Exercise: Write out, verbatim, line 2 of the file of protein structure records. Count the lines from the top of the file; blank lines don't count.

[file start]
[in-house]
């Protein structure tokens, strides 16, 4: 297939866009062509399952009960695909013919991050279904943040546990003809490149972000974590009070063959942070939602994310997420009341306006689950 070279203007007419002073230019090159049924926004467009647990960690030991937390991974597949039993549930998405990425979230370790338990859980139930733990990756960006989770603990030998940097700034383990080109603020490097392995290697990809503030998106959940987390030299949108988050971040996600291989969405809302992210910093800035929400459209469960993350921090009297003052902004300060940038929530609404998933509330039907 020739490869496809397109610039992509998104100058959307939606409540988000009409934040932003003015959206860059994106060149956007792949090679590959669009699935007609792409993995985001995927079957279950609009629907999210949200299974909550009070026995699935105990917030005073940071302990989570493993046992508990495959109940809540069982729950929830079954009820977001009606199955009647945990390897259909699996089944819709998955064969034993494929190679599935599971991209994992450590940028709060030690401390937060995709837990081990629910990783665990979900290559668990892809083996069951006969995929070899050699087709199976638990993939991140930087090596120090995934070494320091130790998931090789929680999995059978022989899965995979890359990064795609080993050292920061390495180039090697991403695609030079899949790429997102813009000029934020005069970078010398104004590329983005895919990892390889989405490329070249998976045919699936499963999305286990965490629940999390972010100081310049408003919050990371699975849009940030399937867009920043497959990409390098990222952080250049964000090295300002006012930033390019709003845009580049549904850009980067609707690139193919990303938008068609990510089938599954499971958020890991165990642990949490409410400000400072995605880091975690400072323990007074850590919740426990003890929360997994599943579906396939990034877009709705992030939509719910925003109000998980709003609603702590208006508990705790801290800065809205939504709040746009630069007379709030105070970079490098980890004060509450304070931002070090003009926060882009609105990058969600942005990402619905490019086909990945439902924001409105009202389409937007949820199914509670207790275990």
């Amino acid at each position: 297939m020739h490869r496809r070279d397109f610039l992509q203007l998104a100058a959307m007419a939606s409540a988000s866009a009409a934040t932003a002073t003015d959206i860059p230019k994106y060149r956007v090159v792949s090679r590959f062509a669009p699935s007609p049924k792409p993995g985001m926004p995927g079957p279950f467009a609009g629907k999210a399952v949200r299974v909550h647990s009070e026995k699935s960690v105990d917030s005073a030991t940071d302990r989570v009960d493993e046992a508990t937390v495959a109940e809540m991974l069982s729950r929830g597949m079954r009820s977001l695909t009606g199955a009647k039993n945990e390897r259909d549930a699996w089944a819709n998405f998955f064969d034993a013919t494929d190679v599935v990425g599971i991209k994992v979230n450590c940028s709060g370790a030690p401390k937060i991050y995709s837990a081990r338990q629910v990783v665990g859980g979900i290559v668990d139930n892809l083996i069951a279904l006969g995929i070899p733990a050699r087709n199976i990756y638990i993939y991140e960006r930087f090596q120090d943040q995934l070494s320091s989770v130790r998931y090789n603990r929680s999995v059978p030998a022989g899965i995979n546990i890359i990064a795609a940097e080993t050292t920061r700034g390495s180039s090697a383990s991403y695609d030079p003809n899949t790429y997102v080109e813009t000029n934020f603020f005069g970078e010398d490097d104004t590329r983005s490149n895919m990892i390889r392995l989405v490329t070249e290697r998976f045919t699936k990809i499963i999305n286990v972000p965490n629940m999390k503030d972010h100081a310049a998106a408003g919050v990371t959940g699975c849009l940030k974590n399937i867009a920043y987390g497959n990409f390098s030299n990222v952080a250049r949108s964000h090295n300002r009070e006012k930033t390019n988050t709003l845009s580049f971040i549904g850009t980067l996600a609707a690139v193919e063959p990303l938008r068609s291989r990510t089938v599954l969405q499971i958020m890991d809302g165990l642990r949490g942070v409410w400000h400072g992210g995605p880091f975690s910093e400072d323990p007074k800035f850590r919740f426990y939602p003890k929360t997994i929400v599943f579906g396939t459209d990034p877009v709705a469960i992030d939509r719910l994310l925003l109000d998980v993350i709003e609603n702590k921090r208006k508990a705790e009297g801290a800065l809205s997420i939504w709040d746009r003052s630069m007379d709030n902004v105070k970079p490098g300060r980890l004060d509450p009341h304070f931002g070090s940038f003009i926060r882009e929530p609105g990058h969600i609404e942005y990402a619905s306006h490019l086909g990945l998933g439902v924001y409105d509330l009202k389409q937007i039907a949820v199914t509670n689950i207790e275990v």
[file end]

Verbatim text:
């Protein structure tokens, strides 16, 4: 297939866009062509399952009960695909013919991050279904943040546990003809490149972000974590009070063959942070939602994310997420009341306006689950 070279203007007419002073230019090159049924926004467009647990960690030991937390991974597949039993549930998405990425979230370790338990859980139930733990990756960006989770603990030998940097700034383990080109603020490097392995290697990809503030998106959940987390030299949108988050971040996600291989969405809302992210910093800035929400459209469960993350921090009297003052902004300060940038929530609404998933509330039907 020739490869496809397109610039992509998104100058959307939606409540988000009409934040932003003015959206860059994106060149956007792949090679590959669009699935007609792409993995985001995927079957279950609009629907999210949200299974909550009070026995699935105990917030005073940071302990989570493993046992508990495959109940809540069982729950929830079954009820977001009606199955009647945990390897259909699996089944819709998955064969034993494929190679599935599971991209994992450590940028709060030690401390937060995709837990081990629910990783665990979900290559668990892809083996069951006969995929070899050699087709199976638990993939991140930087090596120090995934070494320091130790998931090789929680999995059978022989899965995979890359990064795609080993050292920061390495180039090697991403695609030079899949790429997102813009000029934020005069970078010398104004590329983005895919990892390889989405490329070249998976045919699936499963999305286990965490629940999390972010100081310049408003919050990371699975849009940030399937867009920043497959990409390098990222952080250049964000090295300002006012930033390019709003845009580049549904850009980067609707690139193919990303938008068609990510089938599954499971958020890991165990642990949490409410400000400072995605880091975690400072323990007074850590919740426990003890929360997994599943579906396939990034877009709705992030939509719910925003109000998980709003609603702590208006508990705790801290800065809205939504709040746009630069007379709030105070970079490098980890004060509450304070931002070090003009926060882009609105990058969600942005990402619905490019086909990945439902924001409105009202389409937007949820199914509670207790275990």